Founded in 2005 by Matt Flannery and Jessica Jackley, Kiva Microfunds (Kiva) is a non-profit organization whose mission is to connect people through lending to alleviate poverty. By providing affordable access to capital, people around the globe (even those in the most remote areas), have the capability to create better lives for themselves and their families.

I would like to first provide some background information on microfinancing. The history of microfinance can be tracked back to the middle of the 1800s. Theorist Lysander Spooner wrote about the benefits from small credits to entrepreneurs and farmers as a way of getting people out of poverty. Microfinance institutions, however, began arising in the 1970s when organizations, such as Grameen Bank of Bangladesh, began loaning small amounts of cash to the poorer people within their regions. The phenomenon expanded when people realized that the poor could be relied on to repay backs their loans. According to the World Bank, more than 7000 microfinance institutions serve more than 16 million people around the world today (World Bank).

Back to Kiva. Since its foundation, Kiva has lent 288 million dollars in loans to its 147 field partners  around the world in 61 different countries. Kiva’s loan process is rather simple:

  1. The lender selects what type of loan they want to make (which is then sent to Kiva)
  2. Kiva sends the money (via pay-pal) to a microfinance institution (close to where you want the money to go)
  3. The microfinance institution will deliver money to the borrower directly
  4. Borrower can then repay back his/her loan to microfinance institution
  5. Microfinance institution repays Kiva
  6. Money is then returned to the lender

Here is how Kiva’s lending works in practice: (The Pedro Story):

Despite being a non-profit institution, Kiva received criticism for its lack of transparency. Many lenders feel deceived that their money was not being sent to the borrower directly, but that borrowers had already received loans from microfinance institutions. David Roodman, a research fellow at the Center for Global Development, wrote a blog post about Kiva’s lack of transparency. The content of his blog was elaborated in a November 9th 2009 New York Times article. Essentially, the “person-to-person connections” described by Kiva were not necessarily true, which upset many of Kiva’s lenders.  Despite this backlash, there has been no negative impact on Kiva’s business. (I also would like to point out, as you saw above, that Kiva throughly explains its loan process).

After knowing all of the positive (and negative) aspects of Kiva, I believe that the organization has greatly benefited from globalization. Even though its main headquarters are located in San Francisco, the company (thanks to its nearly 700,000 lenders) has been able to improve the lives of millions of people on five continents around the world, thanks to globalization. Lenders in developed countries have been able to form indirect relationships with borrowers within developing countries that otherwise would not have been possible. Many complain that globalization has made our world smaller, but Kiva, on the other hand, uses it as a gateway to reach out and help the poor.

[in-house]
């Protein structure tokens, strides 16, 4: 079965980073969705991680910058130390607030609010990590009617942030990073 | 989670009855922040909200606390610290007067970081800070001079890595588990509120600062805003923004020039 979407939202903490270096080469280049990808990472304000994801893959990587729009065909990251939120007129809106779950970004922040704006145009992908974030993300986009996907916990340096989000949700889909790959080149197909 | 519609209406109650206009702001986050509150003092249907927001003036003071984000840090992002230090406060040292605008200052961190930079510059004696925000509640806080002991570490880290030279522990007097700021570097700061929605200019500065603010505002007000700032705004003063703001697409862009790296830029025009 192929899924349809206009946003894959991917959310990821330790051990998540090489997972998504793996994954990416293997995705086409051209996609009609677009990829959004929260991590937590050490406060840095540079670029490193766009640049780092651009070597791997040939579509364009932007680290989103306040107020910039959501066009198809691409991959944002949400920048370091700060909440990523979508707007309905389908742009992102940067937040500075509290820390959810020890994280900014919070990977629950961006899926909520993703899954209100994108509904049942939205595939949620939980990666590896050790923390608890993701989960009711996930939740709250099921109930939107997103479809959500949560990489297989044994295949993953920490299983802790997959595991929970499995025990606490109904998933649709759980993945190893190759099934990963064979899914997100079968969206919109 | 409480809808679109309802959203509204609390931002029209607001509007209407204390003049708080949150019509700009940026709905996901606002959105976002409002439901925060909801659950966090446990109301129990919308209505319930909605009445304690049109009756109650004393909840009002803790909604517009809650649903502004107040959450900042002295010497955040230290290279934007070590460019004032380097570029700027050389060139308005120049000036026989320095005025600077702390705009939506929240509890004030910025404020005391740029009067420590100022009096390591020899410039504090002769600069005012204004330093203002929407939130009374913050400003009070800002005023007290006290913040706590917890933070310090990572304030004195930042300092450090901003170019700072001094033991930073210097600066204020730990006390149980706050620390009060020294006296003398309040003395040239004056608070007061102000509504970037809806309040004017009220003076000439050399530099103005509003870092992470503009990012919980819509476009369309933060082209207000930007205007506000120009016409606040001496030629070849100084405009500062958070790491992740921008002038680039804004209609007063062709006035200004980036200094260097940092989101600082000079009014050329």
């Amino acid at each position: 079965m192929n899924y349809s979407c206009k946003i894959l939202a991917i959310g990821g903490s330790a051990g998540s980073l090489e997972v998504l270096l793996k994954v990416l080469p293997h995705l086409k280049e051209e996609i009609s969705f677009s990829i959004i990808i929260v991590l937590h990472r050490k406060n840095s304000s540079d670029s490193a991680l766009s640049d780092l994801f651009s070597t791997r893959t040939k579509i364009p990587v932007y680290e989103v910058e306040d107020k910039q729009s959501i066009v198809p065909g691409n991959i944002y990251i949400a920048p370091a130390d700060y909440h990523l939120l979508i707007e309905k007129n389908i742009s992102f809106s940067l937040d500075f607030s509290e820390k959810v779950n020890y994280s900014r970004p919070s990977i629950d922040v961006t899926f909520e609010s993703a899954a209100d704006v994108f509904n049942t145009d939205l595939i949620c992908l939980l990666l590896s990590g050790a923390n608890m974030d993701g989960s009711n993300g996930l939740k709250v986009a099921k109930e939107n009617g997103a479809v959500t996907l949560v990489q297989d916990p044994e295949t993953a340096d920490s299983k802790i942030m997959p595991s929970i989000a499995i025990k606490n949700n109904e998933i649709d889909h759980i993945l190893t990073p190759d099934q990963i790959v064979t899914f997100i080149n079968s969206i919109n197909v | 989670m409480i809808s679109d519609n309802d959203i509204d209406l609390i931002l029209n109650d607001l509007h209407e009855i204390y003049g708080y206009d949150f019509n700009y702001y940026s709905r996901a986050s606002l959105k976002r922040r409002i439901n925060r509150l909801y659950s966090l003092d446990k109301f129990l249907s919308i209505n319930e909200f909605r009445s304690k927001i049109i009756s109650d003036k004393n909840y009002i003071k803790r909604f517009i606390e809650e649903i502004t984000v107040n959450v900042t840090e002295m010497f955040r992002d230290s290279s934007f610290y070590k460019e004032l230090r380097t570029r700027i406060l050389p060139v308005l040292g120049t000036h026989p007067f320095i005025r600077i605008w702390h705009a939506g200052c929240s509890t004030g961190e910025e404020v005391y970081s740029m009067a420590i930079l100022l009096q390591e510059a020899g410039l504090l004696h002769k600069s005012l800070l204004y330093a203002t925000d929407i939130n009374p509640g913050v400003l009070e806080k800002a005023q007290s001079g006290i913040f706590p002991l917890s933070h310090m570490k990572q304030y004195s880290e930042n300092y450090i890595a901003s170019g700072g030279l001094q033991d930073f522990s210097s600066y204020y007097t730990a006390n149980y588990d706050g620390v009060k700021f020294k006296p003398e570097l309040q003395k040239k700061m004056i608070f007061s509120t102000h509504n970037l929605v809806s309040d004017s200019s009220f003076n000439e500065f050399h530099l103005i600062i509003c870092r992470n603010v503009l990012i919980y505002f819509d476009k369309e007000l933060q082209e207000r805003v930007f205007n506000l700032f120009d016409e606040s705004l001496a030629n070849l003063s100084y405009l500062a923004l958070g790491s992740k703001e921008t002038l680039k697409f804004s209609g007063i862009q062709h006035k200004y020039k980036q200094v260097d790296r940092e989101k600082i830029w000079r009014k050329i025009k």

11 responses »

  1. Jordi says:

    You call it a “company.” Do you think that is accurate? Is there a better term?

    Also, how did the library sources help you? How did you hear about Kiva in the first place?

    • Kate says:

      Well, in terms of the library sources, I cheated. Kiva is one of the organization that I am going to be focusing on in my senior thesis so I had already done some background information. I tried to find more information using the library sources, but the most (relevant) information came from books through the inter-library loan system and I would have had to wait a few days for those sources. Or, maybe I was just looking at the “wrong” resources.

      In regards to the “company,” it may not have been the best term since it classifies itself as a non-profit, so “organization” would probably be the better choice

  2. Jordi says:

    The David Roodman post raises important issues. In a way, the y boil down to an ethical question. Is it right to perpetuate a partial fiction (direct lending to people) in the effort to do real, good work (microfinance).

    What do you think? Would it undercut their growth if people were more aware they were donating to the partners less than the actual people?

    • Kate says:

      Well, as the New York Times article concluded, it stated that Kiva’s growth had not been negatively impacted after Roodman pointed out that Kiva was not donating to the borrowers directly. However, I do believe that Kiva had lost several of its lenders after that incident due to the fact that they were mislead by the organization. You could consider it immoral that people were led to believe that they were participating in people-to-people connections.